Mary Baker Eddy, Science and Health with Key to the Scriptures (1875)
“Jesus represents the power of being that lies beyond the good and evil norms of the human community. His power, both to heal and to destroy, comes from a source that is both pre-and posthuman.”
Robert S. Corrington, Nature’s Self: Our Journey from Origin to Spirit (1996)
“The whole of history is incomprehensible without him."
Ernest Renan, The Life of Jesus (1863)
“Jesus is not to be looked at merely as the last and greatest in the long line of rabbis teaching pious people how to behave; he is to be looked at as a mover of history and as the standard by which Christians must learn how they are to look at the moving of history.”
John Howard Yoder, The Politics of Jesus (1972)
“As Man alone, Jesus could not have saved us; as God alone, he would not; Incarnate, he could and did.”
Malcolm Muggeridge, Jesus (1975)
“For Jesus was God in terms of man, not superman, and as man he had the finite limitations proper to humanity. He experienced fear and sorrow, hunger and thirst and pain; he had to eat and drink; when tired he had to sleep. His human knowledge was not divine omniscience, and thus while its quality was illumined its quantity and extent was limited.”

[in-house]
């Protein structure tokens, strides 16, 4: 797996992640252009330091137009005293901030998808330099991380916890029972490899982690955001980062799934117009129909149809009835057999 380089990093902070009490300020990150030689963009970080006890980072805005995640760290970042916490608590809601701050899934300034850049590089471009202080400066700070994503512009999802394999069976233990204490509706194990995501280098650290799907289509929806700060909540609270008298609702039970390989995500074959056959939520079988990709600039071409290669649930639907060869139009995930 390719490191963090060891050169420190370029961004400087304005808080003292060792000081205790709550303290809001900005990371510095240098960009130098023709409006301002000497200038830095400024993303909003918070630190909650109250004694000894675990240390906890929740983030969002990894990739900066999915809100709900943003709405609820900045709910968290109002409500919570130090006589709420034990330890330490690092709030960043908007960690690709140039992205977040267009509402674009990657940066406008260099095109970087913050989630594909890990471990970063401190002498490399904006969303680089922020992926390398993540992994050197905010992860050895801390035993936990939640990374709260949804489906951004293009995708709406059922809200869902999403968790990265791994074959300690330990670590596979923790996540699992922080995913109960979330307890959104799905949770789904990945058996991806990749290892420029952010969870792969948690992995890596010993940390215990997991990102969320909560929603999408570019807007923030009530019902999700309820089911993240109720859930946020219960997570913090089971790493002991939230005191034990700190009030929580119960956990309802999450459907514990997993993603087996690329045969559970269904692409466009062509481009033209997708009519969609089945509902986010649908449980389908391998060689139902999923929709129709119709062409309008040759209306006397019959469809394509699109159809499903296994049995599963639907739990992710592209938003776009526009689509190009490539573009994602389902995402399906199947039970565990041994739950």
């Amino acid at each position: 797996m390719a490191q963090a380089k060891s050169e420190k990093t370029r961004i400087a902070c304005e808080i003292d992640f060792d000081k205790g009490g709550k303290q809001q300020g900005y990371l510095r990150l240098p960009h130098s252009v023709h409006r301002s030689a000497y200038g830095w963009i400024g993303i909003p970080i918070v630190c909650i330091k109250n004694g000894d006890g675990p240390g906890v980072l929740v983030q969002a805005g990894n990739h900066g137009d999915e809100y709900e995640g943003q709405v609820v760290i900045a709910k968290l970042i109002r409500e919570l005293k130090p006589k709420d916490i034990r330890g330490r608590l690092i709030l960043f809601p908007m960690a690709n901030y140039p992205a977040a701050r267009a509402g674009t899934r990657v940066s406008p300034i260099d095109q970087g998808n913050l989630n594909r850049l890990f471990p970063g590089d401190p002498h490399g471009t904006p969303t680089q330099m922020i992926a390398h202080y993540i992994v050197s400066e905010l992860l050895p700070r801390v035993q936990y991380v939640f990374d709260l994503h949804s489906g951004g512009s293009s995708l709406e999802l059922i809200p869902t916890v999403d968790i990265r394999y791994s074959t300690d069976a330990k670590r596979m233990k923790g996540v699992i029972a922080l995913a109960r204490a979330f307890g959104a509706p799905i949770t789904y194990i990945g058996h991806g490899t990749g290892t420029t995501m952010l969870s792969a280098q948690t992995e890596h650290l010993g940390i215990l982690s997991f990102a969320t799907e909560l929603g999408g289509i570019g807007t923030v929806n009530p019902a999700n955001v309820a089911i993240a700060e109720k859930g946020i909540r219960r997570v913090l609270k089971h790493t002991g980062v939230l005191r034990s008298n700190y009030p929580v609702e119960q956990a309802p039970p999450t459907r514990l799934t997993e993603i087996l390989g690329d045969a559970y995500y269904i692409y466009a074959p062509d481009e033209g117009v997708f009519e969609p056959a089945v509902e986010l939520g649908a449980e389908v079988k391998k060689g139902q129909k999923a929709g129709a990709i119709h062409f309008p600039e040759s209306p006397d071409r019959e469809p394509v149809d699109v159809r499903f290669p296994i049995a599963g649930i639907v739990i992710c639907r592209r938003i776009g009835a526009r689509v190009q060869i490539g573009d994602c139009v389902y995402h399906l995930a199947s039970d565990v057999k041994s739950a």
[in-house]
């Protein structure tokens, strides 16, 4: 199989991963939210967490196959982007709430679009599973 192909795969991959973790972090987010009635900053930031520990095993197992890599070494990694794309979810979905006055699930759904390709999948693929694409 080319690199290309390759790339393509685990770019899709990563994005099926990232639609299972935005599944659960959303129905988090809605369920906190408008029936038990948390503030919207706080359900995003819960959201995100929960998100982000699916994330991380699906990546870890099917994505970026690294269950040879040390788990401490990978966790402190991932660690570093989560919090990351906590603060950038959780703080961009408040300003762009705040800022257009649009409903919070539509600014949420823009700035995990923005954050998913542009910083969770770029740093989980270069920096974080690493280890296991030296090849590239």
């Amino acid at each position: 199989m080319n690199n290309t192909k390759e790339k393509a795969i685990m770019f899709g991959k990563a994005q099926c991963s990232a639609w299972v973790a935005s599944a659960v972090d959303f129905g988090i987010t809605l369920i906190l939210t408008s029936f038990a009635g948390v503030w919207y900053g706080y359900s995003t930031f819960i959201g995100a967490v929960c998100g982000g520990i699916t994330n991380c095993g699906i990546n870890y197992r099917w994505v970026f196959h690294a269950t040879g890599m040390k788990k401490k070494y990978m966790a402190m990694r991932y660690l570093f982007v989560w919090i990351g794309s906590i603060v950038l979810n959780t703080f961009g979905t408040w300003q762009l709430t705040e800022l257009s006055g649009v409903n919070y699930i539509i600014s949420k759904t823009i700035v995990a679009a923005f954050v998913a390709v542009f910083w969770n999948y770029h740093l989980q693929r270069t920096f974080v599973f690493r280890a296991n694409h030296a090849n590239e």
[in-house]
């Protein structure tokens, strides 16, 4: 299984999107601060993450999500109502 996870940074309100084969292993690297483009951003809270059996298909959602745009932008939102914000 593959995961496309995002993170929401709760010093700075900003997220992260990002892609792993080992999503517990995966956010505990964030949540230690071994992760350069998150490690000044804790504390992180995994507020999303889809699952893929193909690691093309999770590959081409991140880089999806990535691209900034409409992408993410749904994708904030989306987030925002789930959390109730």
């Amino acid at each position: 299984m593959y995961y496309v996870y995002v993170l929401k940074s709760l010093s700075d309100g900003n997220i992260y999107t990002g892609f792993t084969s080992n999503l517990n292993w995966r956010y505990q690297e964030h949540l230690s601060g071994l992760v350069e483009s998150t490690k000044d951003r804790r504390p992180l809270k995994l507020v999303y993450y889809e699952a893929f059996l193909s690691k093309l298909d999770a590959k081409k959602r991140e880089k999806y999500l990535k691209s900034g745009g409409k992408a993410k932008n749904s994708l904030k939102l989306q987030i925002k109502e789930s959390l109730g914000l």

Alan Watts, Behold the Spirit: A Study in the Necessity of Mystical Religion (1947)
“For the rest, I accept Christ’s passion, death, and burial literally … but His resurrection I understand allegorically. I admit, that it is related by the Evangelists in such detail, that we cannot deny that they themselves believed Christ’s body to have risen from the dead and ascended to heaven, in order to sit at the right hand of God, or that they believed that Christ might have been seen by unbelievers, if they had happened to be at hand, in the places where He appeared to His disciples; but in these matters they might, without injury to Gospel teaching, have been deceived, as was the case with other prophets ….”
Benedict de Spinoza, Letter to Henry Oldenburg (Feb. 7, 1676)